Unabashedly sentimental and steeped in New Age concepts like chakras, auras, and vortexes, writer/director Tommy Stovall’s sophomore film Sedona is exactly the kind of quirky, independent comedy-drama that will have cynical scoffers sharpening their skeptical claws. Those willing to give the film a fair shake, however, will likely walk away smiling thanks to stunning cinematography that gives a genuine sense of place, two skillfully interwoven storylines, convincing performances by a talented cast, and a fantastic portrayal of two loving, supportive gay parents that makes their sexuality a complete non-issue.
A powerful advertising executive and a stressed-out lawyer each experience a profound personal transformation over the course of one life-altering day in mystical Sedona, AZ. Successful ad woman Tammy (Frances Fisher) is driving from Portland to Phoenix to meet a big potential client when she's run off the road by a small airplane making an emergency landing. At first infuriated by the eccentric locals, she gradually begins to suspect that she may have ended up in Sedona for a reason as she waits for an area mechanic to repair her car and faces her difficult past for the very first time. Meanwhile, amidst the towering red boulders, workaholic lawyer Scott (Seth Peterson), his partner Eddie (Matt Williamson), and their two sons embark on a hiking trip that turns unexpectedly tense when seven-year-old Denny disappears in the sun-scorched landscape. As Scott searches frantically for his missing son, he realizes that his priorities have somehow gotten all mixed up and he begins to put his life into some much-needed perspective. With nightfall approaching, both Tammy and Scott find their skepticism about Sedona fading with the setting sun.
Opening with a series of breathtaking shots of majestic, red mountains, Sedona quickly gets intimate by acquainting us with the protagonists, and revealing their suffocating neuroses through a skillful mix of action and dialogue. Likewise, leads Fisher and Peterson do a commendable job of painting their characters with enough subtle nuances that their flaws come off more as character quirks than personality defects, especially in the case of Tammy, whose bitter regret is revealed in a series of carefully timed flashbacks. As her story slowly but steadily begins to intertwine with that of Scott’s, Stovall manages to cut between them in a way that really draws us in. Even in the second half of the film, when the balance seems to shift slightly in favor of Tammy’s journey, the suspense of not knowing what’s happening with Denny casts an intriguing air of tension over the entire endeavor. Meanwhile, Christopher Atkins, Lin Shaye, and Beth Grant each turn in memorable supporting performances, and youngsters Trevor Sterling Stovall and Rand Schwenke bicker like real siblings.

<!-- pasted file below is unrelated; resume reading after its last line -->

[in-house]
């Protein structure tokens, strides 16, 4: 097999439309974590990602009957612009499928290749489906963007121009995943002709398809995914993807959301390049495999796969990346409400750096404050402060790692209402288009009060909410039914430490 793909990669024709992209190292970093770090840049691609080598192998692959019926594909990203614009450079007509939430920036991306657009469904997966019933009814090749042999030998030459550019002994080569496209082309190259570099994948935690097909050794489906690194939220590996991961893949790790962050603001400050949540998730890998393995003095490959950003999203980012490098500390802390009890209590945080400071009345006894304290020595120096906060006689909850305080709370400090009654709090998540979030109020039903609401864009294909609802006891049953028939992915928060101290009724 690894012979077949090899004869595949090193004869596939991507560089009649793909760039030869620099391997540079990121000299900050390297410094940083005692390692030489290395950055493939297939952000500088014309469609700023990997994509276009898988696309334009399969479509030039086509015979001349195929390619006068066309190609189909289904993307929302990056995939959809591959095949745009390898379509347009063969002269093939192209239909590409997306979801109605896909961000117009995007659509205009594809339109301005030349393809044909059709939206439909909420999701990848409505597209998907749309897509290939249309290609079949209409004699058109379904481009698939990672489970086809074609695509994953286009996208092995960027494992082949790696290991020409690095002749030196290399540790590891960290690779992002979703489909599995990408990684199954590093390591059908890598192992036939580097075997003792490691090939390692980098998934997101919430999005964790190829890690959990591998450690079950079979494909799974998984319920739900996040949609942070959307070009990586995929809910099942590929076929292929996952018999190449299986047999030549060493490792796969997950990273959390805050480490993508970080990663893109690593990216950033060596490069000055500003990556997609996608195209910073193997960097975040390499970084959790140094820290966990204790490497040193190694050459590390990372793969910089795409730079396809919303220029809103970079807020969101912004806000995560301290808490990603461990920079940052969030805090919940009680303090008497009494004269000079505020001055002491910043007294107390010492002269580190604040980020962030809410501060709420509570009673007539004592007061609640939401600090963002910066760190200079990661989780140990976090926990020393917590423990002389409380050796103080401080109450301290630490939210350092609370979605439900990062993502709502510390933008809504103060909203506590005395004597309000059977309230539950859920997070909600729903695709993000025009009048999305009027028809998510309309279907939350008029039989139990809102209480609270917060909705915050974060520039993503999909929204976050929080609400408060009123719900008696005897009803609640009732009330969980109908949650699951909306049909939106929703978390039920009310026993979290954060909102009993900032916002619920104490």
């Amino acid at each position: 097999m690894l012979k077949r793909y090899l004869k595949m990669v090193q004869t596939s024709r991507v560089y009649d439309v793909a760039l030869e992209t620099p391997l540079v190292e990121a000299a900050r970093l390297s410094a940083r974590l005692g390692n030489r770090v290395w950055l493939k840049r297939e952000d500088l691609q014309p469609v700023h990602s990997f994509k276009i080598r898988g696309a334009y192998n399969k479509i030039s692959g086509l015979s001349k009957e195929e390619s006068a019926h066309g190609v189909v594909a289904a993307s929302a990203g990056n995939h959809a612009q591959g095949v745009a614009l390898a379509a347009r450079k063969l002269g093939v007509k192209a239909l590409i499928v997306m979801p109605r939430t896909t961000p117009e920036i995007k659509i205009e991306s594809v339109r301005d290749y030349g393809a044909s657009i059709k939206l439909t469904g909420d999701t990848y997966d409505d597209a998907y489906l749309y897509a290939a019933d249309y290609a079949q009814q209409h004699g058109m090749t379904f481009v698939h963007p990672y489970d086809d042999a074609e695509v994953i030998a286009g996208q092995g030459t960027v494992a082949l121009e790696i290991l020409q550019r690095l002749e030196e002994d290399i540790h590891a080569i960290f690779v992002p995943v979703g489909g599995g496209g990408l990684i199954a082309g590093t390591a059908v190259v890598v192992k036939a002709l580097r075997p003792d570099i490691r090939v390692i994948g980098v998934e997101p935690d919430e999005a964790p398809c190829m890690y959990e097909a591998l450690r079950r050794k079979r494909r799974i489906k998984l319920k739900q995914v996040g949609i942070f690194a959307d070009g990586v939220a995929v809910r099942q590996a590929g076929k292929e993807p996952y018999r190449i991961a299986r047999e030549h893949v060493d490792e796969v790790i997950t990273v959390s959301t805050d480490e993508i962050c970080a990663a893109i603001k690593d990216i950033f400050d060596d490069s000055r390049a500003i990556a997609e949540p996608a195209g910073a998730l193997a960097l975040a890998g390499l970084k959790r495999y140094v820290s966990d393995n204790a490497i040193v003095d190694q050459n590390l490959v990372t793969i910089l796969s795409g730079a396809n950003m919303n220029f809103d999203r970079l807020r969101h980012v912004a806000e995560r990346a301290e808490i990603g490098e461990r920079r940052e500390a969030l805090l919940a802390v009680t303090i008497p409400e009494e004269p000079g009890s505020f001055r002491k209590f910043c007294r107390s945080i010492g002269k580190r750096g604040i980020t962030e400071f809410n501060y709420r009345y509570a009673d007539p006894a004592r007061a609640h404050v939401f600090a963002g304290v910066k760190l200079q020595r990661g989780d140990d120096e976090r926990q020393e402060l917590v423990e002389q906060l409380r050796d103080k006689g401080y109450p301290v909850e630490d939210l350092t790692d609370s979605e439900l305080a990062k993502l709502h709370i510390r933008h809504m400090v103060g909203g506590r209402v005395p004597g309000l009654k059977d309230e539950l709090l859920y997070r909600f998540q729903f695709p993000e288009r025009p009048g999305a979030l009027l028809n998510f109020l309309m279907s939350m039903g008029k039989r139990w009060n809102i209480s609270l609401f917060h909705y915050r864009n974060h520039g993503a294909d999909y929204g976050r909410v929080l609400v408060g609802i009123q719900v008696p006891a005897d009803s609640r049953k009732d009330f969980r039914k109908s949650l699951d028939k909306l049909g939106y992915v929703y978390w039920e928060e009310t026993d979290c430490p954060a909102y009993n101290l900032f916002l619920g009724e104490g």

A few of the plot points come off as a bit too convenient or less than convincing (it’s hard to believe that a rescue volunteer wouldn’t immediately rally the troops to search for a missing child in the desert rather than risk waiting until night falls, for one), but for the most part the story flows so well and comes together in such a way that it makes it easy to overlook those shortcomings. So even if you’ve never had your chakra cleansed and a lotus is nothing more to you than a pretty flower, this mystical-flavored indie sends out enough good vibes to put a smile on your face, and -- if it hits even deeper -- perhaps even prompt you to search for a bit more meaning in your own life in the process. leave a comment --Jason Buchanan